16. Evaluation of UTLS carbon monoxide simulations in GMI and GEOS-Chem chemical transport models using Aura MLS observations

    NASA Astrophysics Data System (ADS)

    Huang, Lei; Jiang, Jonathan H.; Murray, Lee T.; Damon, Megan R.; Su, Hui; Livesey, Nathaniel J.

    2016-05-01

    This study evaluates the distribution and variation of carbon monoxide (CO) in the upper troposphere and lower stratosphere (UTLS) during 2004-2012 as simulated by two chemical transport models, using the latest version of Aura Microwave Limb Sounder (MLS) observations. The simulated spatial distributions, temporal variations and vertical transport of CO in the UTLS region are compared with those observed by MLS. We also investigate the impact of surface emissions and deep convection on CO concentrations in the UTLS over different regions, using both model simulations and MLS observations. Global Modeling Initiative (GMI) and GEOS-Chem simulations of UTLS CO both show similar spatial distributions to observations. The global mean CO values simulated by both models agree with MLS observations at 215 and 147 hPa, but are significantly underestimated by more than 40 % at 100 hPa. In addition, the models underestimate the peak CO values by up to 70 % at 100 hPa, 60 % at 147 hPa and 40 % at 215 hPa, with GEOS-Chem generally simulating more CO at 100 hPa and less CO at 215 hPa than GMI. The seasonal distributions of CO simulated by both models are in better agreement with MLS in the Southern Hemisphere (SH) than in the Northern Hemisphere (NH), with disagreements between model and observations over enhanced CO regions such as southern Africa. The simulated vertical transport of CO shows better agreement with MLS in the tropics and the SH subtropics than the NH subtropics. We also examine regional variations in the relationships among surface CO emission, convection and UTLS CO concentrations. The two models exhibit emission-convection-CO relationships similar to those observed by MLS over the tropics and some regions with enhanced UTLS CO.

  17. The ChemCam Remote Micro-Imager on MSL: Observations From the First Year on Mars

    NASA Astrophysics Data System (ADS)

    Le Mouelic, S.; Gasnault, O.; Bridges, N. T.; Herkenhoff, K. E.; Langevin, Y.; Pinet, P. C.; Maurice, S.; Wiens, R. C.; Mangold, N.; Johnson, J. R.; Bell, J. F.; Blaney, D. L.; Barraclough, B. L.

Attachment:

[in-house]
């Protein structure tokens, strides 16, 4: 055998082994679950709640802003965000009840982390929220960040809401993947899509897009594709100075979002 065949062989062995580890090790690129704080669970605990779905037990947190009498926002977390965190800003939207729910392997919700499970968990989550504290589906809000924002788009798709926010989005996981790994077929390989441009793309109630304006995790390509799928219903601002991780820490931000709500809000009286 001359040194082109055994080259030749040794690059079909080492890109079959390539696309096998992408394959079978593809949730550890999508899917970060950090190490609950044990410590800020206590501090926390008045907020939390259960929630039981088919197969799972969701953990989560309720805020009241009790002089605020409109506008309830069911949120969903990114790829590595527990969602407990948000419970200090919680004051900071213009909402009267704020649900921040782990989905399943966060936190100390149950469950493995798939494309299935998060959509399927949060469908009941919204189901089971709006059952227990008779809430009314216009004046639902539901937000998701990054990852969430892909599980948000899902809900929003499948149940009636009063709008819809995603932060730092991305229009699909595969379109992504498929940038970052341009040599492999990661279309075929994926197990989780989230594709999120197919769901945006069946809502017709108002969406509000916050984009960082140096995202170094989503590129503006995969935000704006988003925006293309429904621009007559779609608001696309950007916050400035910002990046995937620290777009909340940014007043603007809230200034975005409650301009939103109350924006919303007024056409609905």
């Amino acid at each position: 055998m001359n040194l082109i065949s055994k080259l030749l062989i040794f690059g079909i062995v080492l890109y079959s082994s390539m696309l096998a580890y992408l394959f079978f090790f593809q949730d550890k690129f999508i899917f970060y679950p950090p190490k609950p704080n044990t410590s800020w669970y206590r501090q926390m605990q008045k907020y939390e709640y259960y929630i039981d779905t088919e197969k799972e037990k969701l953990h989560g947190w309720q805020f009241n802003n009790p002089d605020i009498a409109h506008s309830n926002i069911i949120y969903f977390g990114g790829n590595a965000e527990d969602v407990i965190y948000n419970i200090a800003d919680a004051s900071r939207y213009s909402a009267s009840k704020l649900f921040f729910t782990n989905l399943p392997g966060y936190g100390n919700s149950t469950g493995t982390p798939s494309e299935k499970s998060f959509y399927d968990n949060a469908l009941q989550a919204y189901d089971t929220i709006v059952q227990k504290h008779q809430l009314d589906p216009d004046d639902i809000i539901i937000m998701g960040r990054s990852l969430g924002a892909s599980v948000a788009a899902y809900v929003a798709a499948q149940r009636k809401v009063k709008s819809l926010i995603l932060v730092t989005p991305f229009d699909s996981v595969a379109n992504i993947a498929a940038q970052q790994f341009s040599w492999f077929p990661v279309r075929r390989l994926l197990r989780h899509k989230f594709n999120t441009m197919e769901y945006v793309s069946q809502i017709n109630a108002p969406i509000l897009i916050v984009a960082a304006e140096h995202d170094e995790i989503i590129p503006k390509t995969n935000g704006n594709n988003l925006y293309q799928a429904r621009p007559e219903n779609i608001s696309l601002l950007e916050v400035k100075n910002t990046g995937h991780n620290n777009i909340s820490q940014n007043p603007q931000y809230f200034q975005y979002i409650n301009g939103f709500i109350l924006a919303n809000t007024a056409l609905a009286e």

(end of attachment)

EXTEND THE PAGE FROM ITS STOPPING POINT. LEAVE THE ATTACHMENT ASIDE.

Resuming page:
2013-12-01

    The Remote Microscopic Imager (RMI) portion of the ChemCam instrument on the Mars Science Laboratory 'Curiosity' rover acquires panchromatic images with a 1024x1024 pixel CCD. The main objective of the RMI is to provide geomorphologic context of the ChemCam Laser Induced Breakdown Spectroscopy (LIBS) analyses, locate the laser pits, and document the changes induced by the laser shots on the targets. Thanks to its very narrow pixel angular size of 20 microrad, RMI by itself adds a significant scientific value to the study of soils and rocks by revealing their fine texture and morphology, and can also occasionally serve as a reconnaissance tool for distant targets as the rover drives along. During the first year of operations on Mars, the RMI has been used in a variety of situations, providing more than 1000 images of rover hardware, soils and rock targets located at distances ranging from 1.2 meters up to several kilometers from the camera. Several types of products have been derived from these raw data. These include mosaics of images taken before and after the LIBS shots, difference images to identify the most subtle laser pits on hard rocks, merges with the color information acquired by the Mastcam cameras, and micro-topographic information from focal sections, also known as the z-stack technique. Further applications are also under investigation, such as night sky imaging or stereogrammetry using RMI and Mastcam 100 images. The RMI has the highest spatial resolution of the cameras on MSL's remote sensing mast, and is therefore very useful, along with Curiosity's other imaging instruments, in deciphering the history of rocks and soils at Gale crater.